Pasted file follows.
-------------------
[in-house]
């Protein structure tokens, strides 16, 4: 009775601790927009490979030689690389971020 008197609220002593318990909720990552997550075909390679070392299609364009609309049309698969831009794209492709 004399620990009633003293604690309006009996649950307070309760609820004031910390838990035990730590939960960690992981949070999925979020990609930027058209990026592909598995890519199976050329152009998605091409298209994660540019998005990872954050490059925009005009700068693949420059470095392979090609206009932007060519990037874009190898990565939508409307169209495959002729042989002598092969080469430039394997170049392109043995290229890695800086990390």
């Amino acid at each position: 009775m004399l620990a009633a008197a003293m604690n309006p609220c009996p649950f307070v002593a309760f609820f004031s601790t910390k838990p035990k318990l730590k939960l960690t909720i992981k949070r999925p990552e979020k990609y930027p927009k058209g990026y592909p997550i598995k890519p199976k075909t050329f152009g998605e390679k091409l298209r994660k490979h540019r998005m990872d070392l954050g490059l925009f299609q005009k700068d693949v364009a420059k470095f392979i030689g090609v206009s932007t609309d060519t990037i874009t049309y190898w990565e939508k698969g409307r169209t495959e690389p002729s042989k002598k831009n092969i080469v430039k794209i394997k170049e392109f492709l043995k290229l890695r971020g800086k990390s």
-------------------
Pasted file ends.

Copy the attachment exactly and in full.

[in-house]
């Protein structure tokens, strides 16, 4: 009775601790927009490979030689690389971020 008197609220002593318990909720990552997550075909390679070392299609364009609309049309698969831009794209492709 004399620990009633003293604690309006009996649950307070309760609820004031910390838990035990730590939960960690992981949070999925979020990609930027058209990026592909598995890519199976050329152009998605091409298209994660540019998005990872954050490059925009005009700068693949420059470095392979090609206009932007060519990037874009190898990565939508409307169209495959002729042989002598092969080469430039394997170049392109043995290229890695800086990390």
């Amino acid at each position: 009775m004399l620990a009633a008197a003293m604690n309006p609220c009996p649950f307070v002593a309760f609820f004031s601790t910390k838990p035990k318990l730590k939960l960690t909720i992981k949070r999925p990552e979020k990609y930027p927009k058209g990026y592909p997550i598995k890519p199976k075909t050329f152009g998605e390679k091409l298209r994660k490979h540019r998005m990872d070392l954050g490059l925009f299609q005009k700068d693949v364009a420059k470095f392979i030689g090609v206009s932007t609309d060519t990037i874009t049309y190898w990565e939508k698969g409307r169209t495959e690389p002729s042989k002598k831009n092969i080469v430039k794209i394997k170049e392109f492709l043995k290229l890695r971020g800086k990390s």